One powerful theme in complexity theory and pseudorandomness in the past few decades has been the use of lower bounds to give pseudorandom generators (PRGs). However, the general results using this hardness vs. randomness paradigm suffer a quantitative loss in parameters, and hence do not give nontrivial implications for models where we only know lower bounds of a fixed polynomial. We show that when such lower bounds are proved using random restrictions, we can indeed construct PRGs which are essentially best possible without in turn improving the lower bounds.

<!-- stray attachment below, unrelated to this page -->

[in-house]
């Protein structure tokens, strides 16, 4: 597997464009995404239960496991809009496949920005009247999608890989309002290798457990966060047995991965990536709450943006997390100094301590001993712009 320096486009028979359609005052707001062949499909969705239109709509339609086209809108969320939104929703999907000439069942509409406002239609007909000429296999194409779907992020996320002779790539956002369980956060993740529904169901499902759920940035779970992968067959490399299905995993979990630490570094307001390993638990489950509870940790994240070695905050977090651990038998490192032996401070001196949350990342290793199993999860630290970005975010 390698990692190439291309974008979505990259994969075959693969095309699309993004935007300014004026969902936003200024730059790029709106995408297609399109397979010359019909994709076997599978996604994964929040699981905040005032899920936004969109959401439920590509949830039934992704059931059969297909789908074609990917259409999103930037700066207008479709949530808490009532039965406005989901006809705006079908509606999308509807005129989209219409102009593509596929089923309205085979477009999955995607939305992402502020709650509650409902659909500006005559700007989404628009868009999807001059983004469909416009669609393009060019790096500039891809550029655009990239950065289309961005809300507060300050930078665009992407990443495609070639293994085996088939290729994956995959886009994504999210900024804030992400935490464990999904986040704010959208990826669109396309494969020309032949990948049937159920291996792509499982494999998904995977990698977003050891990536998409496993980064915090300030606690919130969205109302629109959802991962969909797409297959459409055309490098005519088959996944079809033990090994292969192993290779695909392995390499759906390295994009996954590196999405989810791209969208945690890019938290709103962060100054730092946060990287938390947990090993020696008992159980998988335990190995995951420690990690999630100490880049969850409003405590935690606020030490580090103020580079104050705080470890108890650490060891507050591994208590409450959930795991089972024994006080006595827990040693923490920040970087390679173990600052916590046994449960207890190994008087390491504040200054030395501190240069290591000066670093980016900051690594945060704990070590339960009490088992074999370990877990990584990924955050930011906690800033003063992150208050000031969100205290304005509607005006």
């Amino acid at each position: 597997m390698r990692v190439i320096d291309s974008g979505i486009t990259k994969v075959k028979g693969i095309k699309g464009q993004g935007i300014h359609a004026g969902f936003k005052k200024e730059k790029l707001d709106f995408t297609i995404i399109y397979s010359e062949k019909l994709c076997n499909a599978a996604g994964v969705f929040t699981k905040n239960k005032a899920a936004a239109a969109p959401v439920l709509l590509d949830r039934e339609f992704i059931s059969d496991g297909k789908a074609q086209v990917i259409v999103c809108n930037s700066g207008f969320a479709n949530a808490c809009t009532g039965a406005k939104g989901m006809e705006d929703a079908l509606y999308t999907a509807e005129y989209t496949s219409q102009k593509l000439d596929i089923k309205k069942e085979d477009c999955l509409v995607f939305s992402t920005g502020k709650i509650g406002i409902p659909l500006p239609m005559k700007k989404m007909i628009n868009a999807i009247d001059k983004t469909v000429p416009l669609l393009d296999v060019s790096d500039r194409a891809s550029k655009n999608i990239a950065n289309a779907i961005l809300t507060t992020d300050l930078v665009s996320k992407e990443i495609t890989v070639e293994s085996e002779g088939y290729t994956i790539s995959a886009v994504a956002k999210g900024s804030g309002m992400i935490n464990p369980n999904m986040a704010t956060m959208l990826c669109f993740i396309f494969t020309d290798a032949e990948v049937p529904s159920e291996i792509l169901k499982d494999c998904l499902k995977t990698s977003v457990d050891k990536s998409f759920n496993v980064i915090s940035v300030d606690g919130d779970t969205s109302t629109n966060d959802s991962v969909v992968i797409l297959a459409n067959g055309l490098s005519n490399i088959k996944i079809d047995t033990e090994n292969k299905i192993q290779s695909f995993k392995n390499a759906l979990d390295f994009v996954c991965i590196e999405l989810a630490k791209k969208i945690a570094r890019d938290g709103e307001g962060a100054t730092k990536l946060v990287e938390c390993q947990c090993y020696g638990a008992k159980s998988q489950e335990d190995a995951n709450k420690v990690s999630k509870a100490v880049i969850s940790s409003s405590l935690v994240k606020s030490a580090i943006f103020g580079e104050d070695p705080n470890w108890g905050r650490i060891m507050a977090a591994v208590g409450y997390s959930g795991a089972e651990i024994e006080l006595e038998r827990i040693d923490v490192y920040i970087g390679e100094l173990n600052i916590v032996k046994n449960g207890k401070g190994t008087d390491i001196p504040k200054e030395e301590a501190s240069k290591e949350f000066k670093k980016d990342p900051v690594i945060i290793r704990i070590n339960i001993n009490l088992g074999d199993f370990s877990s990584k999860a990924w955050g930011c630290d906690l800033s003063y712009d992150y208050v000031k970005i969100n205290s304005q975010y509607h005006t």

More specifically, say that a circuit family has shrinkage exponent Gamma if a random restriction leaving a p fraction of variables unset shrinks the size of any circuit in the family by a factor of p^{Gamma}. Our PRG uses a seed of length roughly s^{1/(Gamma + 1)} to fool circuits in the family of size s. By instantiating this generic construction, we get PRGs for the following classes:

1) de Morgan formulas of size s, seed length s^{1/3}.

2) Formulas over an arbitrary basis, seed length s^{1/2}.

3) Branching programs of size s, seed length s^{1/2}.

The previous best PRGs known for these classes used seeds of length bigger than n/2 to output n bits, and worked only when the size s=O(n).

Joint work with Russell Impagliazzo and David Zuckerman.